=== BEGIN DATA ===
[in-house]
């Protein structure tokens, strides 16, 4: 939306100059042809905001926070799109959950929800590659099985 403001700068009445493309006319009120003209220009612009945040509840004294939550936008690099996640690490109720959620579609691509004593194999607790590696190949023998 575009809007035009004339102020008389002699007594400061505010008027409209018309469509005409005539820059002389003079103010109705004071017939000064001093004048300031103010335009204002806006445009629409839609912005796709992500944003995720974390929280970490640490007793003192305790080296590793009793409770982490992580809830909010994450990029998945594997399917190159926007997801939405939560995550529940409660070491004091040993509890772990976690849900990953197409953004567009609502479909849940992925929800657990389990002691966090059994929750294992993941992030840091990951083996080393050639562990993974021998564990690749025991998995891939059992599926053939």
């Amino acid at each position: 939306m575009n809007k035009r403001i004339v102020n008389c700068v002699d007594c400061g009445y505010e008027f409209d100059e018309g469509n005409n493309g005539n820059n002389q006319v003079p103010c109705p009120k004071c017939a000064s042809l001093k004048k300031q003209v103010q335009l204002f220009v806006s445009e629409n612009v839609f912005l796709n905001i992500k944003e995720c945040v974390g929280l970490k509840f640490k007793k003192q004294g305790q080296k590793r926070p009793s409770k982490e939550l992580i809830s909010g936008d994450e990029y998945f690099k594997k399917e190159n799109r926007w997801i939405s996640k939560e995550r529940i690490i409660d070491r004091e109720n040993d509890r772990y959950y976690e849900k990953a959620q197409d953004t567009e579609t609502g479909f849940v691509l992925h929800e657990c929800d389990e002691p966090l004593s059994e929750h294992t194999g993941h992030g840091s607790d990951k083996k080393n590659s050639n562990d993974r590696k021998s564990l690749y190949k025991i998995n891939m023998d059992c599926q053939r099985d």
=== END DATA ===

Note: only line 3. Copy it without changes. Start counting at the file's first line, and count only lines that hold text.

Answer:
């Amino acid at each position: 939306m575009n809007k035009r403001i004339v102020n008389c700068v002699d007594c400061g009445y505010e008027f409209d100059e018309g469509n005409n493309g005539n820059n002389q006319v003079p103010c109705p009120k004071c017939a000064s042809l001093k004048k300031q003209v103010q335009l204002f220009v806006s445009e629409n612009v839609f912005l796709n905001i992500k944003e995720c945040v974390g929280l970490k509840f640490k007793k003192q004294g305790q080296k590793r926070p009793s409770k982490e939550l992580i809830s909010g936008d994450e990029y998945f690099k594997k399917e190159n799109r926007w997801i939405s996640k939560e995550r529940i690490i409660d070491r004091e109720n040993d509890r772990y959950y976690e849900k990953a959620q197409d953004t567009e579609t609502g479909f849940v691509l992925h929800e657990c929800d389990e002691p966090l004593s059994e929750h294992t194999g993941h992030g840091s607790d990951k083996k080393n590659s050639n562990d993974r590696k021998s564990l690749y190949k025991i998995n891939m023998d059992c599926q053939r099985d």